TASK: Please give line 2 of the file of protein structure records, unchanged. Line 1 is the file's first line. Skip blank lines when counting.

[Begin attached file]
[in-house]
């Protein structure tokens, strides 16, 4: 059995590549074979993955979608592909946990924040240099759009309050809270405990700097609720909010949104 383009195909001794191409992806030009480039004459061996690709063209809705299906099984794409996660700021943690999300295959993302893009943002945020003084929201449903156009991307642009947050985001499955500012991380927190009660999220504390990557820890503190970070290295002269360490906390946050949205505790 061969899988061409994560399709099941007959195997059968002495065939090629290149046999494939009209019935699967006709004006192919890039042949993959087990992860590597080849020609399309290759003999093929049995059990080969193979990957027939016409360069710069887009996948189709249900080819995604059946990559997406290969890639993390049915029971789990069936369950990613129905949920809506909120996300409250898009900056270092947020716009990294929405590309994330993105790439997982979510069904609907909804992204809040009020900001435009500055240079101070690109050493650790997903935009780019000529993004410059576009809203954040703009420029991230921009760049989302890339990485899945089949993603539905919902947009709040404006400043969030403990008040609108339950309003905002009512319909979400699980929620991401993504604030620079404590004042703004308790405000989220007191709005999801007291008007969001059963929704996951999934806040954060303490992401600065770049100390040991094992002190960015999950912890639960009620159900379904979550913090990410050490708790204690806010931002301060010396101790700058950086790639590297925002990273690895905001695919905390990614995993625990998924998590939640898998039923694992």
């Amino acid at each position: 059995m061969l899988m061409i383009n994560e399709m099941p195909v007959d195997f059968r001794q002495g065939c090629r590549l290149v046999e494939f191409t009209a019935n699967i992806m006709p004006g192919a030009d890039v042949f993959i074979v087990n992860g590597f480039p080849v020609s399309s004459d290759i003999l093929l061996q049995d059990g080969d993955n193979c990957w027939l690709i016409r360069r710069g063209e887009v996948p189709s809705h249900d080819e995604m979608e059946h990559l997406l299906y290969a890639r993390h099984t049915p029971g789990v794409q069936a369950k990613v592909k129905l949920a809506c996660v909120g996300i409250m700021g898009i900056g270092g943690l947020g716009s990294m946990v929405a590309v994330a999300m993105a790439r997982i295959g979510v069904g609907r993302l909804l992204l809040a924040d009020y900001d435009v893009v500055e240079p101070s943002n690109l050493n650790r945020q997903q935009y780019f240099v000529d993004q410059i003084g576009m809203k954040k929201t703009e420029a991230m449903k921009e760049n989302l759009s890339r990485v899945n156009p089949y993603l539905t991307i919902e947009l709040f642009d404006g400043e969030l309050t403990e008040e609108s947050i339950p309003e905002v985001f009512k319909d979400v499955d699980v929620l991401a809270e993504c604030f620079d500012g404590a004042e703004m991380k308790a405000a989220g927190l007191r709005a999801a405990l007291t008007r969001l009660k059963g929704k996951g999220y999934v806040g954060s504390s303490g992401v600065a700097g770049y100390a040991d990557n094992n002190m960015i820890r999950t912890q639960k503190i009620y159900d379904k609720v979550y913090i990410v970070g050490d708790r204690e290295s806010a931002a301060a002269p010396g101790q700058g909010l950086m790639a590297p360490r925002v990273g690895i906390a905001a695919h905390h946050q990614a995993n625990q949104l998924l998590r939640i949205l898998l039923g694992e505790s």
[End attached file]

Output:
């Protein structure tokens, strides 16, 4: 059995590549074979993955979608592909946990924040240099759009309050809270405990700097609720909010949104 383009195909001794191409992806030009480039004459061996690709063209809705299906099984794409996660700021943690999300295959993302893009943002945020003084929201449903156009991307642009947050985001499955500012991380927190009660999220504390990557820890503190970070290295002269360490906390946050949205505790 061969899988061409994560399709099941007959195997059968002495065939090629290149046999494939009209019935699967006709004006192919890039042949993959087990992860590597080849020609399309290759003999093929049995059990080969193979990957027939016409360069710069887009996948189709249900080819995604059946990559997406290969890639993390049915029971789990069936369950990613129905949920809506909120996300409250898009900056270092947020716009990294929405590309994330993105790439997982979510069904609907909804992204809040009020900001435009500055240079101070690109050493650790997903935009780019000529993004410059576009809203954040703009420029991230921009760049989302890339990485899945089949993603539905919902947009709040404006400043969030403990008040609108339950309003905002009512319909979400699980929620991401993504604030620079404590004042703004308790405000989220007191709005999801007291008007969001059963929704996951999934806040954060303490992401600065770049100390040991094992002190960015999950912890639960009620159900379904979550913090990410050490708790204690806010931002301060010396101790700058950086790639590297925002990273690895905001695919905390990614995993625990998924998590939640898998039923694992």